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Board of Freeholders holds first meeting,

St. Louis Mayor Lyda Krewson, left, sits to the side as the Board of Freeholders begins its first meeting without any residents of the city on the board inside the aldermanic chambers at St. Louis City Hall on Tuesday, Nov. 12, 2019. Photo by David Carson, dcarson@post-dispatch.com

Updated at 10 a.m. Friday

ST. LOUIS — An aldermanic committee met again early Friday to consider Mayor Lyda Krewson’s nominees to the Board of Freeholders, but took no action.

Members of the Intergovernmental Affairs Committee appear to remain divided over whether they should continue to push for the further changes. 

Krewson, in response to a request by aldermen, named four replacements on Tuesday; on Thursday, several aldermen pressed for further changes. 

The panel on Friday did interview three of the four new nominees, but took no votes. 

The committee, chaired by Alderman Sam Moore, tabled Krewson’s original nine-member slate on Oct. 16; five committee votes are needed to reverse that vote before changes can be made. 

Krewson’s original slate was opposed by some aldermen because only one of the nine resided in north St. Louis, they said. 


Our earlier story, posted at 6 p.m. Thursday.

ST. LOUIS — Discord on an aldermanic committee is continuing over the city’s delegation to the regional Board of Freeholders despite Mayor Lyda Krewson’s replacement of four of her nine nominees with people sought by committee chairman Sam Moore.

The Intergovernmental Affairs Committee, in a brief meeting on Thursday, voted 3-2, with two members absent, to reject Moore’s motion to reverse its Oct. 16 vote to table Krewson’s original slate. That presumably would have been followed by a vote on the substitute slate.

Earlier Thursday, Moore, the committee chairman, tried unsuccessfully to get Krewson to make two more changes on the mayor’s slate. One would replace former City Hall staffer Eddie Roth with Gilberto Pinela, communications manager for the Cortex tech district.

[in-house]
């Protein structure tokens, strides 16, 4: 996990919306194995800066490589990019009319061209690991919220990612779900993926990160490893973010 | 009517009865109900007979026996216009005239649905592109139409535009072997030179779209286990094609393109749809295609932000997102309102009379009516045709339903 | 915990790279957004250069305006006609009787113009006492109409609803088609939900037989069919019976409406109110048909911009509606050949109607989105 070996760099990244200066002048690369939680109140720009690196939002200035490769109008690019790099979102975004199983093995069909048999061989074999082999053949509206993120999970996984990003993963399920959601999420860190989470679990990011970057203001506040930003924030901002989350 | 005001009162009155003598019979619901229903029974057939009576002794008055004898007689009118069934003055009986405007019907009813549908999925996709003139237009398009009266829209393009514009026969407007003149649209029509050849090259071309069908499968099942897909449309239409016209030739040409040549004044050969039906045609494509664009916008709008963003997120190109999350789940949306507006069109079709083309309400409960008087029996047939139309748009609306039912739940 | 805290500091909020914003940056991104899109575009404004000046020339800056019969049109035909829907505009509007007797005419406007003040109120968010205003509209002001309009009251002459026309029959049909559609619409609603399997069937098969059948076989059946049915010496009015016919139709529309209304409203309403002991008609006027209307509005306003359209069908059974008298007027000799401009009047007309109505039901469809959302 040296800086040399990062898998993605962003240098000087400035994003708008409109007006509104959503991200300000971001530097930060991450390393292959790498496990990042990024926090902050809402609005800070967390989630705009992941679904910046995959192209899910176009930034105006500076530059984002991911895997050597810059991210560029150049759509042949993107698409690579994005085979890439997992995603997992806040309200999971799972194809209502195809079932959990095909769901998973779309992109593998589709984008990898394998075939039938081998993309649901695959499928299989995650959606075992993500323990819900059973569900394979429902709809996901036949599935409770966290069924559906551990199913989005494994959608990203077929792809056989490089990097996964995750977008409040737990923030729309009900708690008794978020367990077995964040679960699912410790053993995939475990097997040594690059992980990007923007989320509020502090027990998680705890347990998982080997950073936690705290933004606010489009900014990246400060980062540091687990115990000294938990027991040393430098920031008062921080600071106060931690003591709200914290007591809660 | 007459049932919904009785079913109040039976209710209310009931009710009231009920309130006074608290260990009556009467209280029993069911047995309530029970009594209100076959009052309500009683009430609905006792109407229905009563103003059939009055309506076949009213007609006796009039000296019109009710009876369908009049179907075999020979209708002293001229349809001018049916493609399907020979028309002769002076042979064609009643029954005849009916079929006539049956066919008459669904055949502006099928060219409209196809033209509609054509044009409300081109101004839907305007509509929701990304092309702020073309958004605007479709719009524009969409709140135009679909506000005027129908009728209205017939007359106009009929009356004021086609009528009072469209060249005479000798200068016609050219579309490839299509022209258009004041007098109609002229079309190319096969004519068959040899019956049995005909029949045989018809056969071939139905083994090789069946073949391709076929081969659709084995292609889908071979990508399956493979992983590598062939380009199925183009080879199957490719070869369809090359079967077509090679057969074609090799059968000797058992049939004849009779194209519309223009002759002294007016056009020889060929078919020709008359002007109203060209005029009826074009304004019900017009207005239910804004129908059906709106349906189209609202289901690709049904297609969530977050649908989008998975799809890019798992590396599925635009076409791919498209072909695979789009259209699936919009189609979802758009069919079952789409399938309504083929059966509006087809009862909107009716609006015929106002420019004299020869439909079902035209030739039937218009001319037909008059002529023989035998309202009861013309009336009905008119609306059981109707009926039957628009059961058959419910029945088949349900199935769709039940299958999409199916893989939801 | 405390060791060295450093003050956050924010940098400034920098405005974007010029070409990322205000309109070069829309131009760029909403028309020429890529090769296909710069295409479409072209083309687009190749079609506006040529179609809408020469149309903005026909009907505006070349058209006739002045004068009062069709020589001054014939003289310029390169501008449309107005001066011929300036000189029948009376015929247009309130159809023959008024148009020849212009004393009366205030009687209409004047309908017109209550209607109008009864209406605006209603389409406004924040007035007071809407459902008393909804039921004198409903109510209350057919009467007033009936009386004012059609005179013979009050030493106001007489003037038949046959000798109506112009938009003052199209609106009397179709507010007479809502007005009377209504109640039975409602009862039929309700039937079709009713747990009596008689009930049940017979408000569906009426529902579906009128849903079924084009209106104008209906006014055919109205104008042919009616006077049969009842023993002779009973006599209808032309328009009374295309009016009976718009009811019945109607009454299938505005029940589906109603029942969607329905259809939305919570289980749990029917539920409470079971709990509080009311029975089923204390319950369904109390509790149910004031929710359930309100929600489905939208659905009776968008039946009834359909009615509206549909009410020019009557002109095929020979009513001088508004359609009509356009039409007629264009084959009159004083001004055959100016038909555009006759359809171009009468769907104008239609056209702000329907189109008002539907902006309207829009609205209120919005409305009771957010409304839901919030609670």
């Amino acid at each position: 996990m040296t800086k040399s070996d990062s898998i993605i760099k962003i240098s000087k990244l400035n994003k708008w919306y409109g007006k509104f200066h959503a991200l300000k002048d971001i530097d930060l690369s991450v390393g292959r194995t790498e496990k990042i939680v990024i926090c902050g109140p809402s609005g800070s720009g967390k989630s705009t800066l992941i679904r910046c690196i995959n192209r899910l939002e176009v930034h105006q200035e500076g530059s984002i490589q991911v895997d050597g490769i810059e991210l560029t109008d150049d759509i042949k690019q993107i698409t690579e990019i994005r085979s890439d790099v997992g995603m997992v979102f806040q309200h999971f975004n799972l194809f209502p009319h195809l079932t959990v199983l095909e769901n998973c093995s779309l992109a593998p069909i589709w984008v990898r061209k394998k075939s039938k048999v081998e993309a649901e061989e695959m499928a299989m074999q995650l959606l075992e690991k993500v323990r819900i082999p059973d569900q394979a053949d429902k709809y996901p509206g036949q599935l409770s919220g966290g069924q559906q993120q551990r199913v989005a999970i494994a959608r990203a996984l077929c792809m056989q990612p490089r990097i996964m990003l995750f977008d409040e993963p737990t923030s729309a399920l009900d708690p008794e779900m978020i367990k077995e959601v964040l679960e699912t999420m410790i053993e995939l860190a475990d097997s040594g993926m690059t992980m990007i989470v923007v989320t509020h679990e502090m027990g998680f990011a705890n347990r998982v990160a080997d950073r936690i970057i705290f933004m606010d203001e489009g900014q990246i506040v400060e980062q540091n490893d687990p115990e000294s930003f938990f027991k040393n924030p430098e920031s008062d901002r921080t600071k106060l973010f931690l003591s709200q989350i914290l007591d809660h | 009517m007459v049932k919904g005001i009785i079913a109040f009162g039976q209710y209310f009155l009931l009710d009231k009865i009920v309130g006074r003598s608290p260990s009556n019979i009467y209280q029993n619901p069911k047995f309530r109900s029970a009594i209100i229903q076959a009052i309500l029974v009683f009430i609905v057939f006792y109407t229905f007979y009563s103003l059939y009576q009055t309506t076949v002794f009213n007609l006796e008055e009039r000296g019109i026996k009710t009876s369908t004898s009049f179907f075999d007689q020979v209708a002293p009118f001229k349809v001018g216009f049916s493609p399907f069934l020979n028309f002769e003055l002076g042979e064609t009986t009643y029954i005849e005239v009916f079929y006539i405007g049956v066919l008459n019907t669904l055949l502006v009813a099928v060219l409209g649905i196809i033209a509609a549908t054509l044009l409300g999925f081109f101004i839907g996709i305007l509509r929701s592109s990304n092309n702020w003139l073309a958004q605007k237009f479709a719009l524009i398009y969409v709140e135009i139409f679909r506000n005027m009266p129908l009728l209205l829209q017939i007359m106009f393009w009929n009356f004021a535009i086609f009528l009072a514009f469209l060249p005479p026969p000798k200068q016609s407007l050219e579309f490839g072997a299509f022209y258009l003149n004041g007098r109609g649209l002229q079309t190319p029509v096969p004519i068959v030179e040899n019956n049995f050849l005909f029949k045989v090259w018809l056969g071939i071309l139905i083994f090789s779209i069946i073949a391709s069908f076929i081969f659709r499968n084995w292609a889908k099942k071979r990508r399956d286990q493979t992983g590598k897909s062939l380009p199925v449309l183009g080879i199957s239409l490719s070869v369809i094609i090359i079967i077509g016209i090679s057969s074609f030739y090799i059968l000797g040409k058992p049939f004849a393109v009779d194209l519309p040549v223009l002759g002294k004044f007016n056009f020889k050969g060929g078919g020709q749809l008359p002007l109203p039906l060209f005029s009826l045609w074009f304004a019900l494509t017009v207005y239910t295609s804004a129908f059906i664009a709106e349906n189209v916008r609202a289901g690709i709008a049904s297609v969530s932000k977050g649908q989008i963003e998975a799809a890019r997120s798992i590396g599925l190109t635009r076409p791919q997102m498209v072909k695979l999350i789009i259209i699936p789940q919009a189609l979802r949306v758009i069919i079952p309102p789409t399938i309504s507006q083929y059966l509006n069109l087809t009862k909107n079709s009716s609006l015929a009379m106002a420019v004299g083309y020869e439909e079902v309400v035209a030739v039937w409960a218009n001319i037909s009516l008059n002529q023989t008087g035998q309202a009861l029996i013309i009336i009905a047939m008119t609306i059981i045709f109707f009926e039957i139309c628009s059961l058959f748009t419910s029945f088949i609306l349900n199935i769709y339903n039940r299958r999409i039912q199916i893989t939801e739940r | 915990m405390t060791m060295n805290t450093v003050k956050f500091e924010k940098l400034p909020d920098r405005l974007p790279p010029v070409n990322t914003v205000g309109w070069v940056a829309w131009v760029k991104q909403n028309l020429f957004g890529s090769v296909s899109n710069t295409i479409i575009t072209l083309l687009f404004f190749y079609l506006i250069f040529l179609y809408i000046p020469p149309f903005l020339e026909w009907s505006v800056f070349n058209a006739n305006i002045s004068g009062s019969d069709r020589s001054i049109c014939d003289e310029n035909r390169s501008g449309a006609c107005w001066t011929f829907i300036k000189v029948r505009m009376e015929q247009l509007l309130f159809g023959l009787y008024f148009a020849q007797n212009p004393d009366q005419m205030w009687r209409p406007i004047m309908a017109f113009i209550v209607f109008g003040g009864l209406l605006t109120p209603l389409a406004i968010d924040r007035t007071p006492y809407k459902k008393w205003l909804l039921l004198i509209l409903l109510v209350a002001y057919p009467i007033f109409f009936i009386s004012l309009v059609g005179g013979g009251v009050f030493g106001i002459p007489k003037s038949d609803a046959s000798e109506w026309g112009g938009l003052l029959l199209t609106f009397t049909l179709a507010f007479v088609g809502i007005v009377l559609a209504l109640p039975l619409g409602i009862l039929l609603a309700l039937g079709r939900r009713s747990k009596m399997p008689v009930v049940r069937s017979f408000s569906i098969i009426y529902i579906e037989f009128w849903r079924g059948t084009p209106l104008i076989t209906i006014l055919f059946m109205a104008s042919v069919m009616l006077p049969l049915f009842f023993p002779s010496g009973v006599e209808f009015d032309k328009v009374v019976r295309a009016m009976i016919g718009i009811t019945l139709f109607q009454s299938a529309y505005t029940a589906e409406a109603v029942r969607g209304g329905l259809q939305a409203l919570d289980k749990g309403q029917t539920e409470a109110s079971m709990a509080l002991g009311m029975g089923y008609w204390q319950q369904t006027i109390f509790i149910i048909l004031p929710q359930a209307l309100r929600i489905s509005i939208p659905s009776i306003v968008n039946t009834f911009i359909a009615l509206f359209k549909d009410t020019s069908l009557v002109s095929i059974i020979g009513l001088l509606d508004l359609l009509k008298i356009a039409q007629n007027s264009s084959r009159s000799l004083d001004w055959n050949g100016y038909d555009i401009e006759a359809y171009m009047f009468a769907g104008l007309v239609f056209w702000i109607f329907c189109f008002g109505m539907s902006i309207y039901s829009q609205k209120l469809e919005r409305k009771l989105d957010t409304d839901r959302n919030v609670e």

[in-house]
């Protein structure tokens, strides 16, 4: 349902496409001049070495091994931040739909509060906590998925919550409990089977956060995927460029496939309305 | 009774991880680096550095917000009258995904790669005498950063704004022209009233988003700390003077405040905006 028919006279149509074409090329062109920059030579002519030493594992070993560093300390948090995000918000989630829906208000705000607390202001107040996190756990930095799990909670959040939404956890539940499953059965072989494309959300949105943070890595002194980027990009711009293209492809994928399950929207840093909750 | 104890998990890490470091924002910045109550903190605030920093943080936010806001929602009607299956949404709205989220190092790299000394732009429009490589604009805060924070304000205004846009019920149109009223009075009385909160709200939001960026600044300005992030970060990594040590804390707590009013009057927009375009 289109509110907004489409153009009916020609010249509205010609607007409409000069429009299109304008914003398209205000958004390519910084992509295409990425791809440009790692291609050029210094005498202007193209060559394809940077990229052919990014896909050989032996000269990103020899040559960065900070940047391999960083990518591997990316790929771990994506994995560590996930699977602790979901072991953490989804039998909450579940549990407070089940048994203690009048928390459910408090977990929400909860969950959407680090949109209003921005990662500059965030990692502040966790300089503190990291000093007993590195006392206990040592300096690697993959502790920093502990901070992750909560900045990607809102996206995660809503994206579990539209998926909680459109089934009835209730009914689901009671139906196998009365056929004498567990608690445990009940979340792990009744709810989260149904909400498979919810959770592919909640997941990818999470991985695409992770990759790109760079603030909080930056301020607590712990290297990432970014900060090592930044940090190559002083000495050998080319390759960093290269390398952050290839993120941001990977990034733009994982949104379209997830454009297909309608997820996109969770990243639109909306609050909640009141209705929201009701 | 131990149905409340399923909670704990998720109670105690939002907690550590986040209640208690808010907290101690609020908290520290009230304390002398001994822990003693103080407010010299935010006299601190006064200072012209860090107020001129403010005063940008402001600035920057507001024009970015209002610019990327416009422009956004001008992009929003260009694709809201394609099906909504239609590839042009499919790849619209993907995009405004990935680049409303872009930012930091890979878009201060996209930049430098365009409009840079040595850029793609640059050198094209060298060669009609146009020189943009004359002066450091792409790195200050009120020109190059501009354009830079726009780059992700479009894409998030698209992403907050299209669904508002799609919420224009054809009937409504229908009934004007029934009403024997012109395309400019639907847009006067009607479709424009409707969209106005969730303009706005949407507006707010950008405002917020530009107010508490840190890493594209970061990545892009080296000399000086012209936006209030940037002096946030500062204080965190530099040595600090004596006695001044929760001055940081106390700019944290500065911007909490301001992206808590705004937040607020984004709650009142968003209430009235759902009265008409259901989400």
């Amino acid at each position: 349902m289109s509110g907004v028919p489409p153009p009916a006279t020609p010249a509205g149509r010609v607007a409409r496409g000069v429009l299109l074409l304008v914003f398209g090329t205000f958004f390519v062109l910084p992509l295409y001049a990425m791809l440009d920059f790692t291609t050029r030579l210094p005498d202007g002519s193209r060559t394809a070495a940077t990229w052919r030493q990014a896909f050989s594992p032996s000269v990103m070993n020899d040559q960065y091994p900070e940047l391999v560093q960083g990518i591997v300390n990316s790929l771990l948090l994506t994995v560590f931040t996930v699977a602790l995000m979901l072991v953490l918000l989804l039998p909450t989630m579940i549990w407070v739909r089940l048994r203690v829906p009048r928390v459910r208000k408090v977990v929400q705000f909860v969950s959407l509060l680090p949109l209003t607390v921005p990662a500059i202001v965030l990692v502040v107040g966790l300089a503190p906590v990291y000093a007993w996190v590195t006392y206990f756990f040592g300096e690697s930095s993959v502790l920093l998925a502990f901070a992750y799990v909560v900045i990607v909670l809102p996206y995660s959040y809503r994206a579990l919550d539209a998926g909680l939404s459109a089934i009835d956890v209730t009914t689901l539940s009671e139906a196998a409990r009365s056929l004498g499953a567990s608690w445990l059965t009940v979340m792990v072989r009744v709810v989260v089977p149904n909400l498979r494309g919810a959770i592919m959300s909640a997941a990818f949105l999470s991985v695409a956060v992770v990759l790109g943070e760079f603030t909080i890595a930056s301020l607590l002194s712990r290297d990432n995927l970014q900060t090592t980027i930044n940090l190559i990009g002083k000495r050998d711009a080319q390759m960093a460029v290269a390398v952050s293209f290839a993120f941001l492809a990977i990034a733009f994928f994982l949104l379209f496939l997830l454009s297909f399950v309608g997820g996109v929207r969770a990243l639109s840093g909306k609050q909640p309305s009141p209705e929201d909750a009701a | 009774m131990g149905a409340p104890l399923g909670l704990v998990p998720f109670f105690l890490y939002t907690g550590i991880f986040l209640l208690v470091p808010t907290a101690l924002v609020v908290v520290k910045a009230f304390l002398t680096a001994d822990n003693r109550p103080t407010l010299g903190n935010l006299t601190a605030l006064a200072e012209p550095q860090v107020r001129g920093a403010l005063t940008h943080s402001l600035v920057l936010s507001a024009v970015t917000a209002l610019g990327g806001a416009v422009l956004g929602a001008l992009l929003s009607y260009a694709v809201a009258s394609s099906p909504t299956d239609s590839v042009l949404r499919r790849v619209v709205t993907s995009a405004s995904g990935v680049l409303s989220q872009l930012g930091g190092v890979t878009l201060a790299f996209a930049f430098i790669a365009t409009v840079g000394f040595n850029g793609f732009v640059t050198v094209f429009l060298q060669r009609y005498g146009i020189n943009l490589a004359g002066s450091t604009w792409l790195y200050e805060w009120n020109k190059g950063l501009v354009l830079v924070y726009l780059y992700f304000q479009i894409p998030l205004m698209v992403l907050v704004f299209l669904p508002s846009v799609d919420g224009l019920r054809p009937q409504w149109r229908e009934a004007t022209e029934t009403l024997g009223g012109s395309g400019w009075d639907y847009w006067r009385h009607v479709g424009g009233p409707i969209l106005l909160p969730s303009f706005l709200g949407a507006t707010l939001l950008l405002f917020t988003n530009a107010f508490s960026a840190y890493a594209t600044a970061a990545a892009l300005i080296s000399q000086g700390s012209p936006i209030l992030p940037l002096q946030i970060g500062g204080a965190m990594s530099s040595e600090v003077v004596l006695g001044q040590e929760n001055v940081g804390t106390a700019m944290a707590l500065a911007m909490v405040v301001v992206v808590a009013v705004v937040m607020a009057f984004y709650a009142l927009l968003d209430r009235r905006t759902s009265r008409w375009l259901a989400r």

The committee will meet again Friday morning before the full Board of Aldermen’s weekly meeting.

“I don’t know if this train wreck can be repaired by tomorrow,” Moore said before agreeing to other members’ request for the Friday session.

Krewson’s chief of staff, Steve Conway, said afterward that “the onus is on the aldermen to take action,” especially since the mayor on Tuesday “went a long distance in an effort to compromise” by agreeing to four substitutions requested by Moore and Aldermanic President Lewis Reed. Reed had been trying to broker an agreement between the mayor and the panel.

Conway said the committee should let all nine members of the latest mayoral slate be voted on individually by the full board.

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Moore and Reed had told Krewson last week that the committee was unable to approve the four nominees she replaced.

But two committee members at a meeting Tuesday objected to the behind-the-scenes maneuvering. They also were upset that the removal of LaShana Lewis, a technology and diversity consultant on Krewson’s original slate, left no one from the LGBTQ community on the 19-member freeholders board.

On Thursday, Moore sent a letter to the mayor seeking the additional changes, saying he represented the committee. The letter said the committee wanted Pinela, who is gay, on the board to represent LGBTQ residents. “Mr. Pinela is also Hispanic, thus furthering the diversity of the appointees,” Moore said in the letter.

Moore said the panel also wanted Krewson to yank former Alderman Antonio French, who the mayor had just added on Tuesday at Moore and Reed’s request, and substitute Barbara Martin, a retired educator. French and Martin are both African Americans from north St. Louis.

Moore later told reporters he wanted French, the publisher of the NorthSider and SouthSider newspapers, to stay on the slate. But he said some other members regarded putting someone from the news media on the board as a conflict of interest.

Alderman Sharon Tyus, 1st Ward, said she and other members were upset with Moore because at the beginning of the meeting he said he wanted a vote on replacing Roth, but not on replacing French.

The freeholders board, which already has nine appointees of St. Louis County Executive Sam Page and one from Gov. Mike Parson, is to consider changes in the governmental structure of the city and county.

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